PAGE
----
HB 1532-FN – AS AMENDED BY THE HOUSE
HOUSE BILL 1532-FN
This bill amends the criminal trespass statute in circumstances where the property is not posted with “no trespassing” signs.
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Explanation: Matter added to current law appears in bold italics.
Matter removed from current law appears [
in brackets and struckthrough.]
Matter which is either (a) all new or (b) repealed and reenacted appears in regular type.
STATE OF NEW HAMPSHIRE
In the Year of Our Lord Two Thousand Twelve
AN ACT relative to trespass on land which is not posted.
Be it Enacted by the Senate and House of Representatives in General Court convened:
1 Criminal Trespass. Amend RSA 635:2, I to read as follows:
I.(a) A person is guilty of criminal trespass if, knowing that he or she is not licensed or privileged to do so, he or she enters or remains in any place for any purpose, except as authorized in this paragraph.
(b) A law enforcement officer may enter or remain on the property of another if invited to be there or when acting consistently with a recognized exception to the warrant requirement.
2 Effective Date. This act shall take effect 60 days after its passage.
HB 1532-FN - FISCAL NOTE
AN ACT relative to trespass on land which is not posted.
The Judicial Branch, Judicial Council, Department of Justice, Department of Corrections, and New Hampshire Association of Counties state this bill may increase state and county expenditures by an indeterminable amount in FY 2012 and each year thereafter. The New Hampshire Municipal Association states the fiscal impact of this bill on local revenue and expenditures is indeterminable in FY 2012 and each year thereafter. There is no fiscal impact on state and county revenue.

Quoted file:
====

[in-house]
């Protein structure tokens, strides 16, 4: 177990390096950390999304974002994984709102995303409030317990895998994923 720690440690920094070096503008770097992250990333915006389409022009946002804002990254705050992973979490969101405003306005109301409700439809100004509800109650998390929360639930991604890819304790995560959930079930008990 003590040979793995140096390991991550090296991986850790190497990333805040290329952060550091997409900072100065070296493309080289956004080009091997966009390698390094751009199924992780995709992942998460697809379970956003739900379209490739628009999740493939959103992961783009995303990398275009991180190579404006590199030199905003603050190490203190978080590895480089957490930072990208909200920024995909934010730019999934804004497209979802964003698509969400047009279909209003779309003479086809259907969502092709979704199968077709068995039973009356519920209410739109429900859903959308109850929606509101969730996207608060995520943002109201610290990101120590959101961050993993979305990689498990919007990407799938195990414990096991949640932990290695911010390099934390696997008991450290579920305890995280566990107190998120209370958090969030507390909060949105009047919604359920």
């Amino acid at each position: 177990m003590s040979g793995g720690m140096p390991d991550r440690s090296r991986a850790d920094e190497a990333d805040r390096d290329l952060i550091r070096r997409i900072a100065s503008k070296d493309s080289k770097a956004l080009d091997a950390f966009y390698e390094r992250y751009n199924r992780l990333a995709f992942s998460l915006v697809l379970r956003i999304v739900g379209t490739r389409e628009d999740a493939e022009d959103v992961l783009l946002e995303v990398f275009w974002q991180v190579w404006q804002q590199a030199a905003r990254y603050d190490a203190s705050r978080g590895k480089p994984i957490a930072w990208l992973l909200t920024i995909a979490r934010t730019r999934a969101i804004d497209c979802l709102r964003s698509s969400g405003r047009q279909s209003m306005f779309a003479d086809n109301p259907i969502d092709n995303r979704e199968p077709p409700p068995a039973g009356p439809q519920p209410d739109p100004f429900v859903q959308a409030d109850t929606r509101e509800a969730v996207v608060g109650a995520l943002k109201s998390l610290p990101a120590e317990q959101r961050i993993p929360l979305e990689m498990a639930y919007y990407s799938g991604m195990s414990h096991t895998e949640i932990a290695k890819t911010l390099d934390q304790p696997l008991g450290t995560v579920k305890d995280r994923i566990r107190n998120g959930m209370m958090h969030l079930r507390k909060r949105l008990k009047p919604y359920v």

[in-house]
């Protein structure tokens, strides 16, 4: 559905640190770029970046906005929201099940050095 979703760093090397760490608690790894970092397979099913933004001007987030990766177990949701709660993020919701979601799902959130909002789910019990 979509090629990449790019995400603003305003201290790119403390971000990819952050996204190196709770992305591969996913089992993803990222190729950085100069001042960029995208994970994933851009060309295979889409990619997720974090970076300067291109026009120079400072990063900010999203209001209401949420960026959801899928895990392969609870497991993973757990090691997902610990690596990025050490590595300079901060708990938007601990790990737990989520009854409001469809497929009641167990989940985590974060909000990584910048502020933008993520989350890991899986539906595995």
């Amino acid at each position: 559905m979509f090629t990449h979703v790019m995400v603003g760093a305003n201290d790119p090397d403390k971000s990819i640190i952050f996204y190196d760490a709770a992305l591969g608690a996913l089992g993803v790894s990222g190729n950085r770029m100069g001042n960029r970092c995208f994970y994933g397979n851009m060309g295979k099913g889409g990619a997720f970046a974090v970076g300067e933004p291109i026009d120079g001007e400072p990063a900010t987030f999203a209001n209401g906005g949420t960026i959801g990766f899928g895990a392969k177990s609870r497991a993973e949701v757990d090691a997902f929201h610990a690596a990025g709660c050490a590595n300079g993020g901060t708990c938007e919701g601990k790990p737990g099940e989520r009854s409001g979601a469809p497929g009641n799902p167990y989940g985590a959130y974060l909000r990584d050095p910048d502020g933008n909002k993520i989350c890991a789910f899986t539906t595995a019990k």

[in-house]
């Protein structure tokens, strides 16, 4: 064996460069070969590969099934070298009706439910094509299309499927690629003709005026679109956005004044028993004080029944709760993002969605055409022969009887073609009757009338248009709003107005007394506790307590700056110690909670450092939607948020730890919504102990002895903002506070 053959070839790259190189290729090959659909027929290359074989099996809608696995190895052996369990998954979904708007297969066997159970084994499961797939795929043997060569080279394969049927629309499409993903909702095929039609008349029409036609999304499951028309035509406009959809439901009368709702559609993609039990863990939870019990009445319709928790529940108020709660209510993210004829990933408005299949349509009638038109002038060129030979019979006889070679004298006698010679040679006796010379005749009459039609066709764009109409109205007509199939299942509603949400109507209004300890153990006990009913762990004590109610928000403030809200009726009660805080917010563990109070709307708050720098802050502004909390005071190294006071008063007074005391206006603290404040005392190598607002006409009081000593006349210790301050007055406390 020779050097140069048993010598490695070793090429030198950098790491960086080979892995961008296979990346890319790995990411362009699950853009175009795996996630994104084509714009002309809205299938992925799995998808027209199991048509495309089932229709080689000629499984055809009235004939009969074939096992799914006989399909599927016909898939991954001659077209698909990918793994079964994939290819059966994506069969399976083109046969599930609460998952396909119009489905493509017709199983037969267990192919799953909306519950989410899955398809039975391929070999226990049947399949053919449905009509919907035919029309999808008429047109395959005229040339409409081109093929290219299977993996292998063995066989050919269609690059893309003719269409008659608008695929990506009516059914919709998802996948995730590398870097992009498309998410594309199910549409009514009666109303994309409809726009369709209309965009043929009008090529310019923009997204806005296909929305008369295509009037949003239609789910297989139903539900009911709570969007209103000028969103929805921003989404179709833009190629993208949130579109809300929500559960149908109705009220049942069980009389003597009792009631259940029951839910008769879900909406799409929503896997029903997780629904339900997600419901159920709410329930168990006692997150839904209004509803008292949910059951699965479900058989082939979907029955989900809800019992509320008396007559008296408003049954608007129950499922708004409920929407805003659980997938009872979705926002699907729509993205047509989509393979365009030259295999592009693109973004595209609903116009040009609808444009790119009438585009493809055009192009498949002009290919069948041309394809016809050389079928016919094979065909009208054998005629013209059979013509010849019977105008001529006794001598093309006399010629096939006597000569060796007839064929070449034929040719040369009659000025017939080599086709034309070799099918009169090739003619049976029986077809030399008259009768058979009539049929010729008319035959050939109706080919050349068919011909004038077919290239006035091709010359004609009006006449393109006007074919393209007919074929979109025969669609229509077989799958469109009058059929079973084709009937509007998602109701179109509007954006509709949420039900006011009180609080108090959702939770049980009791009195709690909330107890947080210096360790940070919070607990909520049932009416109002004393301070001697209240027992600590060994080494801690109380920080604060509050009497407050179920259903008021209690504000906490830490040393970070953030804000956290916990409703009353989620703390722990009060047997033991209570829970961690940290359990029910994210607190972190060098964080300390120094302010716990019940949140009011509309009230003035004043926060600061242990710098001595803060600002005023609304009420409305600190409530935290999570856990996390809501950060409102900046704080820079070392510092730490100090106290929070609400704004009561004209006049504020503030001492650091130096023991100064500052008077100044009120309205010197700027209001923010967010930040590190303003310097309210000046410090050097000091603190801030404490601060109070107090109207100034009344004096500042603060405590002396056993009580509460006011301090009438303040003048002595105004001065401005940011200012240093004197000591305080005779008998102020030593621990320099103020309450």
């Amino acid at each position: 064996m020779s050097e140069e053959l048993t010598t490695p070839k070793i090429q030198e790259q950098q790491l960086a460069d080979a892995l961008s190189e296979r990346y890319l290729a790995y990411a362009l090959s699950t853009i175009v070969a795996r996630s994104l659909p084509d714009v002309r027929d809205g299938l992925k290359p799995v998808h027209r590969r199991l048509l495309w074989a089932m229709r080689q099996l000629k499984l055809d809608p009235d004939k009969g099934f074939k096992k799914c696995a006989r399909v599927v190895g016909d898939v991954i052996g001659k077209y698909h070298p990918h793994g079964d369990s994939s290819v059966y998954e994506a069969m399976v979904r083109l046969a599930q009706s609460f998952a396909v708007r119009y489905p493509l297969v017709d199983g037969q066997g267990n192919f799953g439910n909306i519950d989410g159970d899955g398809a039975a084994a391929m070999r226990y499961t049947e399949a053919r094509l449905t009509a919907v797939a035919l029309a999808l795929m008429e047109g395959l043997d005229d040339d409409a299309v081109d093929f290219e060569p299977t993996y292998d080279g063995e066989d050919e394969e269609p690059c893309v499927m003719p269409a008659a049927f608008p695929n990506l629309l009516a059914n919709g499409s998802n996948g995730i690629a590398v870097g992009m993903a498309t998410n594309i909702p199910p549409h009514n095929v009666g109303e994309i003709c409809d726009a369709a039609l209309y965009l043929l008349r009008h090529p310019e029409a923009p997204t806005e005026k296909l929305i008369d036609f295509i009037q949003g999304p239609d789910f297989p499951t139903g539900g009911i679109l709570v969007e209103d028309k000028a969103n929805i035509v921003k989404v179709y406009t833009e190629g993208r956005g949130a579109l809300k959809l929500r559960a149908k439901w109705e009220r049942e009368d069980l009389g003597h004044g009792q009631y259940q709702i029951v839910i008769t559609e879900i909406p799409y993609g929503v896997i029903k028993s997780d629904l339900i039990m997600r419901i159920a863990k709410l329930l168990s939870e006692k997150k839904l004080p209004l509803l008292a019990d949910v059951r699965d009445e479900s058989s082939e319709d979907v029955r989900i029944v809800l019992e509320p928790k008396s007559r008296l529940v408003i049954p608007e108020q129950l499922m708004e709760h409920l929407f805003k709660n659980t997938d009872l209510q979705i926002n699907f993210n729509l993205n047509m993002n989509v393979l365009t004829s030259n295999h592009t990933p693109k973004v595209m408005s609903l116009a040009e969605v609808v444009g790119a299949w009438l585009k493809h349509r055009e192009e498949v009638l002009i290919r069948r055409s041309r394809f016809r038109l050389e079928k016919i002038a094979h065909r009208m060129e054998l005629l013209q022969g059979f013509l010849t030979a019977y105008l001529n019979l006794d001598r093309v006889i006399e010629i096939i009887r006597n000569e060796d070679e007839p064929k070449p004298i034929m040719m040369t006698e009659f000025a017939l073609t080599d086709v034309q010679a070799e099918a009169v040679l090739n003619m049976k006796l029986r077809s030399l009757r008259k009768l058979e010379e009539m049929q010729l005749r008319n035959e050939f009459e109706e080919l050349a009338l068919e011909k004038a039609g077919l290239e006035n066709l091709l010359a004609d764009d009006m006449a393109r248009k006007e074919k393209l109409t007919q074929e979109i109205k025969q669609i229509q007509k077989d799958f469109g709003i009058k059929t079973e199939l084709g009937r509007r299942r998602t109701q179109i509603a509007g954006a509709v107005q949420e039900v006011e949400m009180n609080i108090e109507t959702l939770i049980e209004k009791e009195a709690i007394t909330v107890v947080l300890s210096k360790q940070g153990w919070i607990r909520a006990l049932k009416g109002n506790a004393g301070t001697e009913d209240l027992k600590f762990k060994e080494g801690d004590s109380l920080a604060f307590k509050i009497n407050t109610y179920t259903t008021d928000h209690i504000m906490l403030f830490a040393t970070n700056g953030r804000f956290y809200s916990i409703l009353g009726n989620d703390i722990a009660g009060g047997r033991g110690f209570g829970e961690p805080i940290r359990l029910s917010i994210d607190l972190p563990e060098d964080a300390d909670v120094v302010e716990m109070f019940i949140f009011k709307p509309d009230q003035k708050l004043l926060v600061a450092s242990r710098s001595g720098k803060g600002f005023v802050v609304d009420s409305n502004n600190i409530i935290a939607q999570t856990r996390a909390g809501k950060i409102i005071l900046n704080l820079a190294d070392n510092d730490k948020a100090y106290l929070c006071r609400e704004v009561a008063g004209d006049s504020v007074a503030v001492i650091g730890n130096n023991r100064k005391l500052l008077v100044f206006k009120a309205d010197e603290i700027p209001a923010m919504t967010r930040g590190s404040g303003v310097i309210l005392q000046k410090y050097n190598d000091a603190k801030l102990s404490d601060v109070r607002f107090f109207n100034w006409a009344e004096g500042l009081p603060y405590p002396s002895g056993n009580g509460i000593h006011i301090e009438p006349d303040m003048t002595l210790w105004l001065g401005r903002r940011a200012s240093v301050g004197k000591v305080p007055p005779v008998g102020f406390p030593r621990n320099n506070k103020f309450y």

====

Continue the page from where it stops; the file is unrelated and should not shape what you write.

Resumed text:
The Judicial Branch states this bill amends the criminal trespass statute to add an exception that involves law enforcement officers. The Branch states it is not clear if the proposed bill will result in any change in the number of criminal trespass charges prosecuted. Depending on the circumstances, criminal trespass can be a violation, a misdemeanor or a class B felony. The Branch has no information to estimate how many charges would be brought as a result of the changes contained in the bill to determine the fiscal impact on expenditures but does have information on the cost for processing a violation, a misdemeanor or a class B felony. All costs are estimated based on case weight information from the last needs assessment completed in 2005. The Branch states a violation will cost $41.92 per case in FY 2013, and $43.20 per case in FY 2014 and each year thereafter. A misdemeanor can be either class A or class B, with the presumption being a class B misdemeanor. The Branch states a class A misdemeanor will cost $59.11 per case in FY 2013 and $61.31 per case in FY 2014 and each year thereafter, and a class B misdemeanor will cost $43.19 per case in FY 2013, and $44.54 per case in FY 2014 and each year thereafter. The Branch states the class B felony would be classified as an average routine felony and treated as an average routine criminal case in the Superior Court. The Branch states an average routine criminal case will cost $389.84 per case in FY 2013 and $401.48 per case in FY 2014 and each year thereafter. The possibility of appeals increases the likelihood the fiscal impact on the Branch will exceed $10,000.